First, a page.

We bring before you Almighty God, the body of your son Sir Remi Omotoso—a father, grandfather, boardroom guru par excellence whom you gave the Solomonic wisdom to sit on the boards of various companies, a corporate leader and of late a key member of the Ekiti State COVID-19 Committee who recently departed from this pandemic-ravaged world of ours after a brief illness not related with Coronavirus. He was aged 75.
Thank you Lord, for the life he lived—a good life filled with achievements in the corporate world starting from Lever Brothers (which later became Unilever) where he was the No.2 and was being groomed to be the next executive chairman of the multinational giant involved in the manufacturing and marketing of soap, detergents and other household utensils. To that effect, he attended courses at Unilever’s famous Four Acres Institute in the UK, was sent to Duke University’s Fuqua School of Business in the US, and went as far as Australia as part of the grooming for leadership. But in the end, he was denied the topmost job, a victim of board politics. He suffered humiliation with stoical patience and fortitude until fortune finally smiled at him when another organisation came to offer him the elusive corporate crown. From Lever Brothers, Omotoso moved to the Odu’a Investment Company as the Group Managing Director of the conglomerate set up under the visionary leadership of Chief Obafemi Awolowo and inherited by the states within the old Western Region where Awolowo was once premier.
At Odu’a Group, Omotoso saw a farcical and ugly side to board appointments characterized by politicians appointing to the board people who had no business being on any board other than that they helped the politicians in winning elections. To such people, the board presented an opportunity to share money, an opportunity to “come and eat”, to use a local parlance. From his public board experience, Omotoso had gathered a rich harvest of anecdotes which he regaled me with and which I told in my boardroom book. Anecdotes ranging from frequent government interference, blatant breaches of corporate governance rules and oddities like the case of a board appointee who brought along traditional drummers on the day of his inauguration, turning the whole place into a big, festive bedlam to the chagrin of Omotoso who had to protest and condemn such behaviour.
When Chief Joseph Sanusi, erstwhile Central Bank of Nigeria governor was looking for someone to occupy a vacant seat on the board of Standard Chartered Bank where he was then chairman, his mind went straight to Sir Remi Omotoso, the man who eventually succeeded him as the chairman of the bank. Omotoso was one of the boardroom leaders featured in my bestselling book 50 NIGERIA’S BOARDROOM LEADERS—Lessons On Corporate Governance and Strategy. His contribution is among the best. As a veteran of boards from Lever Brothers where he was groomed for the No.1 position to the Group MD of Odu’a Investment Co. to the chairmanship of Standard Chartered Bank to the chair of Greenwich Trust Limited board, an investment banking company with very vibrant subsidiaries, he defined boardroom leadership with verve and authority. He distilled the essence of boardroom leadership which is both humorous and poignantly ironic. Here are few quotable Omotoso from the book 50 NIGERIA’S BOARDROOM LEADERS:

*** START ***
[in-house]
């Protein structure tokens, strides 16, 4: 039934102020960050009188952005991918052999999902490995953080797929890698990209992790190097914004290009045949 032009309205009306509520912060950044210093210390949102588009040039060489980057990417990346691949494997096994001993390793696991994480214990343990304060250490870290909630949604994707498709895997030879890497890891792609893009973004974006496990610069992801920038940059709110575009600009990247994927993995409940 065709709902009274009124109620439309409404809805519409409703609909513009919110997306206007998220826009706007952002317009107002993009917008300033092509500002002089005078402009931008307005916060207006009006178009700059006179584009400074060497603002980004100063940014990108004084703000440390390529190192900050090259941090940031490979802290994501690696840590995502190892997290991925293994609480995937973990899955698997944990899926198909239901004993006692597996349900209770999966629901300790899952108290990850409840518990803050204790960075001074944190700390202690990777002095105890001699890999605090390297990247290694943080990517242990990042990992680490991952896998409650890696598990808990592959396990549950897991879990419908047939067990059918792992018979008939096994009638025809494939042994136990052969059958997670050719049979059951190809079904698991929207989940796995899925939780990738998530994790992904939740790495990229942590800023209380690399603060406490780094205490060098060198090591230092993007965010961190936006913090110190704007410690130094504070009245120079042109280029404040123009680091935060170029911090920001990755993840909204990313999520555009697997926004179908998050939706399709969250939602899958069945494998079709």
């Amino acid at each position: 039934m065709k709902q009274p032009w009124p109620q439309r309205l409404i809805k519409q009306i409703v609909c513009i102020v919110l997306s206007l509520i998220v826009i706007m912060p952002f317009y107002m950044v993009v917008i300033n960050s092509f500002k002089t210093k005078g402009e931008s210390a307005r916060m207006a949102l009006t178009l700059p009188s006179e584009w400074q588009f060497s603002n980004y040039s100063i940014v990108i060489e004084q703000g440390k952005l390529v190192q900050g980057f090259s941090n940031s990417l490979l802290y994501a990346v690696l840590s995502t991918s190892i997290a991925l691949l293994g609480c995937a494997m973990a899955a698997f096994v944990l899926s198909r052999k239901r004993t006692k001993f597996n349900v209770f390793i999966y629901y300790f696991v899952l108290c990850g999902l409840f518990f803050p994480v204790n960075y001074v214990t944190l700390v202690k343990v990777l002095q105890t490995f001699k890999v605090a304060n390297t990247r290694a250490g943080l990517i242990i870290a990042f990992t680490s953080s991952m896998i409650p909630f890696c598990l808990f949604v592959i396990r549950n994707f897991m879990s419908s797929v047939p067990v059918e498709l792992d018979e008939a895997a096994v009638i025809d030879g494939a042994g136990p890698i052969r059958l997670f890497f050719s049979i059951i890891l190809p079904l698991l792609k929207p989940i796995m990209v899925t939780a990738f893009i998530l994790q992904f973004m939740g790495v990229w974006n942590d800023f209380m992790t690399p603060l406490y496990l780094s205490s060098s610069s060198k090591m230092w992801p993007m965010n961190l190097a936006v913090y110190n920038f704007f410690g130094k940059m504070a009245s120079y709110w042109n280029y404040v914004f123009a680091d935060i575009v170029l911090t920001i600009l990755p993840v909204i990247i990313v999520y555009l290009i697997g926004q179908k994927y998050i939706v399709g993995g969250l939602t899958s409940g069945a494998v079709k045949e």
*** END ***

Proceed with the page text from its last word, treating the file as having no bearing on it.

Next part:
“The board chairman must not see himself as God. After all, he is first of all a director like other directors, before he was elected a chairman by that board. What would they have seen in him to say he should be a better chairman than any of them? One, he must have a respectable level of experience. Two, he must be a fantastic listener. A great coordinator; a psychologist of a kind; a fair-minded fellow who is prepared to not dominate the board but is prepared to get other people to contribute and is able to synthesize the contribution of those people to form a decision that others will key into and take ownership of. He must be a motivator. He must be firm, but not overbearing. He must have transparent integrity, integrity of thought, words and action. He must be seen as the personification of the organisation itself. A man who earns and keep respect.”
I found this funny: “Don’t be a chairman who goes in and out of the meeting say 10 times. You must regulate your bladder. Go to the toilet before you come to the meeting. It is not good for the chairman to be the one to say, ‘Excuse me, I want to quickly use the convenience.’ The chairman is not the one that will eat most of the snacks in the meeting.”
I found this ironic: “When I chair board meetings, nobody notices that my phone has been set to show me the time. So coming into the meeting, I have already set the number of hours, all other things being favourable, that we will spend in the meeting, so that the session will not be boring and tiring.”
For Sir Omotoso, the quintessential boardroom leader, the marathon meeting of life is over and he is gone. Such a brilliant and erudite boardroom leader with a big sense of humor and conviviality. The reason I write books like 50 NIGERIA’S BOARDROOM LEADERS is for a time like this when death will come and there is a record of the life stories and legacies of great men like Sir Remi Omotoso who may not have left behind a memoir that people can learn from reading his thoughts and life experiences. May his soul and the souls of all the faithful departed, through the mercy of God, rest in peace.
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